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|Titolo:||Neural correlates of consciousness: what we know and what we have to learn!|
|Autori interni:||BRAMANTI, Placido|
|Data di pubblicazione:||2015|
|Abstract:||Consciousness is a multifaceted concept with two major components: awareness of environment and of self (i.e., the content of consciousness) and wakefulness (i.e., the level of consciousness). Medically speaking, consciousness is the state of the patient's awareness of self and environment and his responsiveness to external stimulation and inner need. A basic understanding of consciousness and its neural correlates is of major importance for all clinicians, especially those involved with patients suffering from altered states of consciousness. To this end, in this review it is shown that consciousness is dependent on the brainstem and thalamus for arousal; that basic cognition is supported by recurrent electrical activity between the cortex and the thalamus at gamma band frequencies; and that some kind of working memory must, at least fleetingly, be present for awareness to occur. New advances in neuroimaging studies are also presented in order to better understand and demonstrate the neurophysiological basis of consciousness. In particular, recent functional magnetic resonance imaging studies have offered the possibility to measure directly and non-invasively normal and severely brain damaged subjects' brain activity, whilst diffusion tensor imaging studies have allowed evaluating white matter integrity in normal subjects and patients with disorder of consciousness.|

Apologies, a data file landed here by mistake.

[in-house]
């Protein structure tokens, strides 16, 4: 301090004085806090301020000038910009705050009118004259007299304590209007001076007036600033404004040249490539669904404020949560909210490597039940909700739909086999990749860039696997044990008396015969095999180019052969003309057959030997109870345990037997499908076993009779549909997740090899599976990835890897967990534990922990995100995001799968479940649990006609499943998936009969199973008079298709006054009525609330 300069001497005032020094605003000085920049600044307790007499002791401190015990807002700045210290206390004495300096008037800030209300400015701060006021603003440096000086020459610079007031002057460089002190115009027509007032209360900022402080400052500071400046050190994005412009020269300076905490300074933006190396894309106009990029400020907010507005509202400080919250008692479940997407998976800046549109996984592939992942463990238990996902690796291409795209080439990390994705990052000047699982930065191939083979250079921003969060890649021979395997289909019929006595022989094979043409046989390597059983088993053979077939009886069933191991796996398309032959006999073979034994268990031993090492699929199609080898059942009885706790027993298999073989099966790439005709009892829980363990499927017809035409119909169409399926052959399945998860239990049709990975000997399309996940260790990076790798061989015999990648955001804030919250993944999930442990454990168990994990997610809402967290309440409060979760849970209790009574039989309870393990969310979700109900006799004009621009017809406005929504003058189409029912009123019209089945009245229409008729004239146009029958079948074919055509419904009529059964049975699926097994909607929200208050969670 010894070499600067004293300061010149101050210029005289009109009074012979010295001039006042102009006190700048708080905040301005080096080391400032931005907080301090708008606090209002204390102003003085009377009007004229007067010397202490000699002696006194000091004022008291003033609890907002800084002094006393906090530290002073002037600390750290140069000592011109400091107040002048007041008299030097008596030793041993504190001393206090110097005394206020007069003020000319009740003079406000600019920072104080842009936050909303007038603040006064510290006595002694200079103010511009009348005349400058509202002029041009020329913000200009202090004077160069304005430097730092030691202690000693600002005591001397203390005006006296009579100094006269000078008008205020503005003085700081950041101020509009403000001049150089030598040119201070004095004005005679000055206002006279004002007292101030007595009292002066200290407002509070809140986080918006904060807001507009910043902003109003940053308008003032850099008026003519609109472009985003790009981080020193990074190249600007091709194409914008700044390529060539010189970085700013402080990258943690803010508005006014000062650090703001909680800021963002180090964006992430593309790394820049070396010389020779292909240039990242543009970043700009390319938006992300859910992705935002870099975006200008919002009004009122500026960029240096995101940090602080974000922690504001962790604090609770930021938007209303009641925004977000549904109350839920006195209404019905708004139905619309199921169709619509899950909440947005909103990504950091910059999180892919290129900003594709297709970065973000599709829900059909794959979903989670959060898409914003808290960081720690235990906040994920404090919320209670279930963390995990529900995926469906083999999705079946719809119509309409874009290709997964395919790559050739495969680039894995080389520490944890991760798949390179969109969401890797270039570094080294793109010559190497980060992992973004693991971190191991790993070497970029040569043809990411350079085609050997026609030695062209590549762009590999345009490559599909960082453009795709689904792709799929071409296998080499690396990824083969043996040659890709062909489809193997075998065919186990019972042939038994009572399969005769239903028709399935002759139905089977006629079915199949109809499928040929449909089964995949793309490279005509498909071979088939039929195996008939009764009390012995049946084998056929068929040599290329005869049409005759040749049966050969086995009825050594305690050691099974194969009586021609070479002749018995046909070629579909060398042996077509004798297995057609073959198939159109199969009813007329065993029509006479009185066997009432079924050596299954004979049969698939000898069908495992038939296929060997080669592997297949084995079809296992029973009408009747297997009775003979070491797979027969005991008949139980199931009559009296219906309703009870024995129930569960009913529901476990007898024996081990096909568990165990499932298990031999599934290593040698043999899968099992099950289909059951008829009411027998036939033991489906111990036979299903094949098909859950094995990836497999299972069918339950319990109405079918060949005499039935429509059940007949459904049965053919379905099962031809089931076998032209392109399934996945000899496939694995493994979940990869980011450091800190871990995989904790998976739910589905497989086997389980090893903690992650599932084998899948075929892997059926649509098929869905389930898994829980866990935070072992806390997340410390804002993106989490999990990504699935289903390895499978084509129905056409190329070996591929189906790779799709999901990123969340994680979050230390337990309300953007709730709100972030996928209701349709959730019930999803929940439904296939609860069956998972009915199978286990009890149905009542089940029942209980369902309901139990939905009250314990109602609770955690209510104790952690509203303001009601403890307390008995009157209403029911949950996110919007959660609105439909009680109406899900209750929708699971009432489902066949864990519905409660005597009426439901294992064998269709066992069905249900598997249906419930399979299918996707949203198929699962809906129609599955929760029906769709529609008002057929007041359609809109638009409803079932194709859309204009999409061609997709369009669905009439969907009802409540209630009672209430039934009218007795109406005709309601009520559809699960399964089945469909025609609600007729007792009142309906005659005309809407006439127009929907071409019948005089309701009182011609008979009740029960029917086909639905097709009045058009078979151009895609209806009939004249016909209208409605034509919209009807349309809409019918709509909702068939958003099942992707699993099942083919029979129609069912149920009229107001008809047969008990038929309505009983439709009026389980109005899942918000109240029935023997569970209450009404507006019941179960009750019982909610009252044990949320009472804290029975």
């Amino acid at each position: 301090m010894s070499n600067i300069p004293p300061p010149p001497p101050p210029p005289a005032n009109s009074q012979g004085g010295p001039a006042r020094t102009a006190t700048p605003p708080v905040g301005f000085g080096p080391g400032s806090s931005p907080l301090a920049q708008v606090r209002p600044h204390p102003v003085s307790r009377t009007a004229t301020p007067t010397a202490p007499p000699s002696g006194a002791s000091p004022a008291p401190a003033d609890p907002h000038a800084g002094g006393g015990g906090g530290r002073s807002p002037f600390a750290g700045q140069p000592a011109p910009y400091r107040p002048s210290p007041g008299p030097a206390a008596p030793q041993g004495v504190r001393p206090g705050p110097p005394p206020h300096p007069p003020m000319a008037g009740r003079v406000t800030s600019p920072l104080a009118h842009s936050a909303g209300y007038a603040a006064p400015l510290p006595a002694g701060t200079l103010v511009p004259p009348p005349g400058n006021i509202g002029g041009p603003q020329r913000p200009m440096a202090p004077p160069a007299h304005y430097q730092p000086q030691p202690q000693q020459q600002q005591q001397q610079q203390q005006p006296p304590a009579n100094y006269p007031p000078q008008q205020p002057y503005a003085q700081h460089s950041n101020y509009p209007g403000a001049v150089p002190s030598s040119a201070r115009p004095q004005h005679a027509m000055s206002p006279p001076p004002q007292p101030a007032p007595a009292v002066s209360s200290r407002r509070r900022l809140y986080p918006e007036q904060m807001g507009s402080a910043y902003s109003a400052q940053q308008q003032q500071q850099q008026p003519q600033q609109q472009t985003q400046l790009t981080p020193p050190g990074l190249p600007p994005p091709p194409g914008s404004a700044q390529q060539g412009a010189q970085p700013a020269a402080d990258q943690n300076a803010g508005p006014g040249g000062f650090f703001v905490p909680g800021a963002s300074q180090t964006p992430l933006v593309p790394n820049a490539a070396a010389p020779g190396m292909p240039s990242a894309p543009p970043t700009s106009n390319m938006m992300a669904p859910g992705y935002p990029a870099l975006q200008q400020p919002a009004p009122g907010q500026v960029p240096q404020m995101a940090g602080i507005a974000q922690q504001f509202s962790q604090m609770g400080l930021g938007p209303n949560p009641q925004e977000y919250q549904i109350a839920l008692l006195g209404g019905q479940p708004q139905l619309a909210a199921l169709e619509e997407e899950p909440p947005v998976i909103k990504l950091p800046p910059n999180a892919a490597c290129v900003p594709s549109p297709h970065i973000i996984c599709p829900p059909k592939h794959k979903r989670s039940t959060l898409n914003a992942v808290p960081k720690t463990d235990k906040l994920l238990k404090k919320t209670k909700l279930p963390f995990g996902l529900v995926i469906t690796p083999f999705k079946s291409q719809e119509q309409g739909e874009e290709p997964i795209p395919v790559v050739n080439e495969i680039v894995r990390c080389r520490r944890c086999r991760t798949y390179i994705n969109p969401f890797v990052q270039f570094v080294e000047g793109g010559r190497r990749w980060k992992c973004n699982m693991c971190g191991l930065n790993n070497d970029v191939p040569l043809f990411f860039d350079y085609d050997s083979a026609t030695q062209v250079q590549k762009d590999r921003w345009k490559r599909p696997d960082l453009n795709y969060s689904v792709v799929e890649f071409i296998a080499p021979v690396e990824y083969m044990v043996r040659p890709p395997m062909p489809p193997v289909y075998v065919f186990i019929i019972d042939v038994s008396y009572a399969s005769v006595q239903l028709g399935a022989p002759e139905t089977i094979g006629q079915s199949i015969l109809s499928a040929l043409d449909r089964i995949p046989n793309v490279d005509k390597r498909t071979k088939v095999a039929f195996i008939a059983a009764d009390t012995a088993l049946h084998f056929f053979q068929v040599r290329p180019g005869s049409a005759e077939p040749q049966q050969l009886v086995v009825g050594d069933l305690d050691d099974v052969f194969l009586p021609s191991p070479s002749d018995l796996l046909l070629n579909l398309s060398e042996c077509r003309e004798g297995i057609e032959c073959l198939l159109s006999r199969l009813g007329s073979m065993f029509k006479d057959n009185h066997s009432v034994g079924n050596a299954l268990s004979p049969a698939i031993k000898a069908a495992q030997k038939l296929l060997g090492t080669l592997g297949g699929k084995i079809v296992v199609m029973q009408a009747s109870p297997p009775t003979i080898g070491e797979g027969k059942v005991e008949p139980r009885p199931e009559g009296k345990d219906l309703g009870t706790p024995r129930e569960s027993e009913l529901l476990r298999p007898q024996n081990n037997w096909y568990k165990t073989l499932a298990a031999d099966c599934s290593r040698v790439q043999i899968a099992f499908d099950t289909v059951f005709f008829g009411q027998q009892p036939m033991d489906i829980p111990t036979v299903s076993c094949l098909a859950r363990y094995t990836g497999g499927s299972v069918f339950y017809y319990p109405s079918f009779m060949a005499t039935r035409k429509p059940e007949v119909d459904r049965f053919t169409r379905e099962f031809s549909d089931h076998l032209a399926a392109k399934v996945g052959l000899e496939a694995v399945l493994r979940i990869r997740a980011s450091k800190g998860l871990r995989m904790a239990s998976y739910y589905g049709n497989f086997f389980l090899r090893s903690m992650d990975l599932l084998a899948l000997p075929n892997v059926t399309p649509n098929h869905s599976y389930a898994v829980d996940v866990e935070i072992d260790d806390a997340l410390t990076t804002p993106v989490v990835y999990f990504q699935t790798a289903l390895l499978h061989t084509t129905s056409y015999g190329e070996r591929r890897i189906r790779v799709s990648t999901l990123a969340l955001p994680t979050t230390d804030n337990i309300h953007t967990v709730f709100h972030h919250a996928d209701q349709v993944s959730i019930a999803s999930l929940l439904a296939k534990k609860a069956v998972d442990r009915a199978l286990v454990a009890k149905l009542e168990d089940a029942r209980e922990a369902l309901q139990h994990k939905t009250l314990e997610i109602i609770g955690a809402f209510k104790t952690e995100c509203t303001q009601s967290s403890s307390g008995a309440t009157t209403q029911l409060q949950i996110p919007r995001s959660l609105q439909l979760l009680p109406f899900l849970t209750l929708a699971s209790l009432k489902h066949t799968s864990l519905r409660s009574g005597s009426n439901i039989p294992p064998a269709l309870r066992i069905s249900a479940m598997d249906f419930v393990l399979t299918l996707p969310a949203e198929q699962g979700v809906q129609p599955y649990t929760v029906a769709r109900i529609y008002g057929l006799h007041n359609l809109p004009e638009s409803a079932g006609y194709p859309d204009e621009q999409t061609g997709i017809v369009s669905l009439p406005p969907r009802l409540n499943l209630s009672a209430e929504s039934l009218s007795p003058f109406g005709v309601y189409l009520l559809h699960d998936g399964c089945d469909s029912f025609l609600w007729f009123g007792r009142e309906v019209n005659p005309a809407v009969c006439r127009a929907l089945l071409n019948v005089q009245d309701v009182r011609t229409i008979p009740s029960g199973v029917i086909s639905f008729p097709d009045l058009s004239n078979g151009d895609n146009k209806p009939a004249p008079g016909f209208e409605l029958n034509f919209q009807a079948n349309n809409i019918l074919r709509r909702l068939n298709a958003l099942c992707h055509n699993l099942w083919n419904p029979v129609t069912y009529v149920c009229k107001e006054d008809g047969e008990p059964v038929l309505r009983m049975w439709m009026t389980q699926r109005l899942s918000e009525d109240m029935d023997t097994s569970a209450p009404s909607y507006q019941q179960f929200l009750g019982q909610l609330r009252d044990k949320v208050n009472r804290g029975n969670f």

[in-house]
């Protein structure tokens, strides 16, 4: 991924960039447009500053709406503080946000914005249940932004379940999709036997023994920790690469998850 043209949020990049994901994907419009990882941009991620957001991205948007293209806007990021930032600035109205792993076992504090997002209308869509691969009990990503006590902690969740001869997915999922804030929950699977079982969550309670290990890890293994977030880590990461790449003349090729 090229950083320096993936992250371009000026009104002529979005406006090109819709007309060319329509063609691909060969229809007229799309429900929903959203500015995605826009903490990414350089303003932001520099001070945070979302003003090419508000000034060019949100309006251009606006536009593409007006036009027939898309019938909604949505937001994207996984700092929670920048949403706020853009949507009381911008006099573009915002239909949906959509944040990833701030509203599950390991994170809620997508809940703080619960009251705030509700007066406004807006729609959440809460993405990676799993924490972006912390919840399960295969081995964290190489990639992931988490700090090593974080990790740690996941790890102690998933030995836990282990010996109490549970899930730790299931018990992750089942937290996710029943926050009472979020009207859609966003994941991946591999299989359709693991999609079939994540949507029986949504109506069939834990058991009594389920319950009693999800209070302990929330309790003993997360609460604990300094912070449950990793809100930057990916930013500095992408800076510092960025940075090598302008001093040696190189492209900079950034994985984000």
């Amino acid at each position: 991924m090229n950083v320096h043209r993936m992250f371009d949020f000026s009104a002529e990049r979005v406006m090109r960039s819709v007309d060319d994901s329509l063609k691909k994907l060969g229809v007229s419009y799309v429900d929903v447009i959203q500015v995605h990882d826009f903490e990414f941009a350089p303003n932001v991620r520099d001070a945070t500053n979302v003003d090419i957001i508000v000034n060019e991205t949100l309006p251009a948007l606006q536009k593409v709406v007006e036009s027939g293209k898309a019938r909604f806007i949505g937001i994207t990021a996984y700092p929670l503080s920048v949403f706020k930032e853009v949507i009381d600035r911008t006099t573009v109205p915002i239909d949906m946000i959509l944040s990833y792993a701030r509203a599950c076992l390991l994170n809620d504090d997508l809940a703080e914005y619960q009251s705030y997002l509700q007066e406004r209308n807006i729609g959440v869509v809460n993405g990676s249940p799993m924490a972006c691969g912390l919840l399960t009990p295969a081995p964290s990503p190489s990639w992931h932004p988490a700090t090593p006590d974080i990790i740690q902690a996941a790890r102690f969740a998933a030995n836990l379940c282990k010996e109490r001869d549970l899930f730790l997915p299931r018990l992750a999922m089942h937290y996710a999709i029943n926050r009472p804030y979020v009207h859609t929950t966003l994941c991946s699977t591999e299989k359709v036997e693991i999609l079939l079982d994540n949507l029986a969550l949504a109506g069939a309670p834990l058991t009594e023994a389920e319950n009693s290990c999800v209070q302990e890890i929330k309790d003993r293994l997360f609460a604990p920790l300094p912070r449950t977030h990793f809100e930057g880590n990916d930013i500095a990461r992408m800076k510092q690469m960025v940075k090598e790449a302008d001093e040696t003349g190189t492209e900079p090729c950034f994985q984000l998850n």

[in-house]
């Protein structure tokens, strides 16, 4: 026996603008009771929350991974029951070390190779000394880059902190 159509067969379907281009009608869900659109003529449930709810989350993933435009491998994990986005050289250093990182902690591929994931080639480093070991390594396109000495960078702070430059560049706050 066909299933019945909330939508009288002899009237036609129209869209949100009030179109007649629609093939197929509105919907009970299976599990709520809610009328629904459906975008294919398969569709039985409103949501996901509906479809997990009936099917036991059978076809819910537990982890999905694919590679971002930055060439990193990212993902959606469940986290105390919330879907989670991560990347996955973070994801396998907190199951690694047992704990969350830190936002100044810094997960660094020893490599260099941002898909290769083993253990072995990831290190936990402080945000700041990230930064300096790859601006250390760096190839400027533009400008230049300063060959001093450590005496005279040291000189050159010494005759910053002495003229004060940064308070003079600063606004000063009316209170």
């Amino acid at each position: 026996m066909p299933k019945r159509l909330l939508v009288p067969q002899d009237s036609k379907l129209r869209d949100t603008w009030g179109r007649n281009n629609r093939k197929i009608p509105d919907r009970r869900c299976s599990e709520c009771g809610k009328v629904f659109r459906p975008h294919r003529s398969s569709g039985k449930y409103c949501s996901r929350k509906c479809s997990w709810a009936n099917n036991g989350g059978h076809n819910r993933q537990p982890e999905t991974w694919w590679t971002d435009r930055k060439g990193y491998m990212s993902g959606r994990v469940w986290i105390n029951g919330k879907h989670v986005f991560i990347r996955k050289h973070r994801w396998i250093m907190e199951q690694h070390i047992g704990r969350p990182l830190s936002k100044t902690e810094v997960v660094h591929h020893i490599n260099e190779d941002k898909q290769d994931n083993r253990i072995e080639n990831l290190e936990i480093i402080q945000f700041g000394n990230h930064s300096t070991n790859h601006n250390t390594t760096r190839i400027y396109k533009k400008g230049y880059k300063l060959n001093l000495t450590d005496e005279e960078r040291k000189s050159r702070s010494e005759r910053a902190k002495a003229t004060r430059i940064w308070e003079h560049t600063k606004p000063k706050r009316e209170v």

|Appare nelle tipologie:||14.a.1 Articolo su rivista|
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